And the man has finally done it! Well done Elon Musk and SpaceX – the rocket they have been trying to land safely after a journey has landed safely in their fourth attempt at this concept. Traditionally the rockets are just disposed of once they are detached from the spacecraft and SpaceX came up with the idea of recycling them in order to cut down space mission costs radically.
11 satellites deployed to target orbit and Falcon has landed back at Cape Canaveral. Headed to LZ-1. Welcome back, baby!
— Elon Musk (@elonmusk) December 22, 2015
The company has been at it since January of this year and following three failed attempts, has successfully managed to pull it off. This is the company’s first flight after the June incident when its unmanned spacecraft exploded moments later after liftoff and took with it two tons of NASA cargo.
Weather and some other hiccups had to delay the flight but SpaceX finally launched it from Florida’s Cape Canaveral Air Force Station on Monday evening successfully. The main focus of the mission was to install 11 small satellites into low orbit for Orbcomm’s (ORBC) new satellite network and this was successfully achieved.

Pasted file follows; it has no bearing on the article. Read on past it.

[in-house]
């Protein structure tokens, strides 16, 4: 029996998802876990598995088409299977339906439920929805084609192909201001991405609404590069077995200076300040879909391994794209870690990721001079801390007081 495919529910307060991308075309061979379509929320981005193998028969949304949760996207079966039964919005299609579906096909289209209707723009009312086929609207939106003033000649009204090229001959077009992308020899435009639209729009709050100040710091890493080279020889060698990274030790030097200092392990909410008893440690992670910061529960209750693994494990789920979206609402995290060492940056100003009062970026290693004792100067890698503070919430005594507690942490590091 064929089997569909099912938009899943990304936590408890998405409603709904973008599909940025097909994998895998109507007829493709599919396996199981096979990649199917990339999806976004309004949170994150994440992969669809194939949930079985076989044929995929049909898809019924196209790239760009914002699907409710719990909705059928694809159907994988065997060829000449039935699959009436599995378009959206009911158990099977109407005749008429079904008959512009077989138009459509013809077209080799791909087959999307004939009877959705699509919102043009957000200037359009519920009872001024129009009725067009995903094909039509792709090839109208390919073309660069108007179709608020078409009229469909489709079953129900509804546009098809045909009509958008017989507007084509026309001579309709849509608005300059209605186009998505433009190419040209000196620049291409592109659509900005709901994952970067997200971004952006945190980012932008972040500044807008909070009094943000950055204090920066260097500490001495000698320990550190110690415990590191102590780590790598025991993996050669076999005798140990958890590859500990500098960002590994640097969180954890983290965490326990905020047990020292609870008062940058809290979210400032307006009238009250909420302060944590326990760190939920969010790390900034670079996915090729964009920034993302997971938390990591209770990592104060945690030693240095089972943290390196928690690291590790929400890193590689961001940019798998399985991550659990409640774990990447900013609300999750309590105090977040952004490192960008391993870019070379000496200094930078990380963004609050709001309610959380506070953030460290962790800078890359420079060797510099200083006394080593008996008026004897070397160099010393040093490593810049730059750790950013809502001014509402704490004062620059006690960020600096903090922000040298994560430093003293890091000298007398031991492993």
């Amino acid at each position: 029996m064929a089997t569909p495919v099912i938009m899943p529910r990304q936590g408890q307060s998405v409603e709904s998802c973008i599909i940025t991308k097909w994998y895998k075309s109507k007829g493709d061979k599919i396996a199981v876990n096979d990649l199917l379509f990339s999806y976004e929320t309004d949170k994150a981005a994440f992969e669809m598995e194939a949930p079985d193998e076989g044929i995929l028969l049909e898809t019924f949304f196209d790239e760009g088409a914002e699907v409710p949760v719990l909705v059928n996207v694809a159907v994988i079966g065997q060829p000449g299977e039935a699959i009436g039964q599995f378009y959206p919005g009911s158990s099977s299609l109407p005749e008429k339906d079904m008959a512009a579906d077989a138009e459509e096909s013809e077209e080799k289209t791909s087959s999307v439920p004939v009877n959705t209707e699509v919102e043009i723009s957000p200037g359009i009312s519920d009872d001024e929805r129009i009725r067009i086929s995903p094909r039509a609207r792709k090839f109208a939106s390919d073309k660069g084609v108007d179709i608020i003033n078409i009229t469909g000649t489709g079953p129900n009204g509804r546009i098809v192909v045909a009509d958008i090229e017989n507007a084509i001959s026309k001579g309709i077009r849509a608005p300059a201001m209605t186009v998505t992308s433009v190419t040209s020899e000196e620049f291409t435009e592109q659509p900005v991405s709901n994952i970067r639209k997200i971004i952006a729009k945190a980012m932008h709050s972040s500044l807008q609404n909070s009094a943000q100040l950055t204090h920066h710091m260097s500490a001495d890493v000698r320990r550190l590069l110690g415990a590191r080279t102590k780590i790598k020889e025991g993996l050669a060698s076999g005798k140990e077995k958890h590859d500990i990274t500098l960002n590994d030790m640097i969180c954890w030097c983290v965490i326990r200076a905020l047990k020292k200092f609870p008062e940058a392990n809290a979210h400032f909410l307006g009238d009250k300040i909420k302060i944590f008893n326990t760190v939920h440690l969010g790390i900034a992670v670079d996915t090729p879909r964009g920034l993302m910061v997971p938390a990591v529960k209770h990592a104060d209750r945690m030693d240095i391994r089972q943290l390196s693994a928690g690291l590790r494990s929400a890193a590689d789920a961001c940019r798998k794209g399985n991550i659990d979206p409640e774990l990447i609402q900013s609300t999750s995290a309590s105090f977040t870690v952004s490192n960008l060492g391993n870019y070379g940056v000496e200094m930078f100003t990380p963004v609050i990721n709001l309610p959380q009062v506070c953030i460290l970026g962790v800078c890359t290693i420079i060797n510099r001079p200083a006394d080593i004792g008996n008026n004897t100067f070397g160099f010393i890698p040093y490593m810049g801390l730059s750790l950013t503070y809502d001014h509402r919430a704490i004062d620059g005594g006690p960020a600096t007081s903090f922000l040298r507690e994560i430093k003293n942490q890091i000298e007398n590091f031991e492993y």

In words of a SpaceX spokesperson, the task is “like launching a pencil over the Empire State building and having it land on a shoebox on the other side…during a wind storm.” The company attempted this first in January during which the fins intended to guide the rocket’s descent malfunctioned and it ended up crashing into the drone ship it was supposed to land on.
The second attempt took place in April and was almost successful, however, an engine malfunction made the rocket fall off the platform and into the ocean. The June’s attempt of executing a landing in mid-sea ended in an explosion.
The landing on Monday was SpaceX’s first successful attempt to land the rocket on solid ground. SpaceX explains, “A jumbo jet costs about the same as one of our Falcon 9 rockets, but airlines don’t junk a plane after a one-way trip from LA to New York.” The cost of company’s rockets lies between $60 and $90 million.
The mission required SpaceX rocket to reach low orbit – about 100 miles above Earth – and the rocket was required to travel at an angle and with a speed of more than 17,000 mph to be able to put the spacecraft into orbit. Congratulations to the SpaceX team and CEO, Elon Musk on successfully pulling this feat!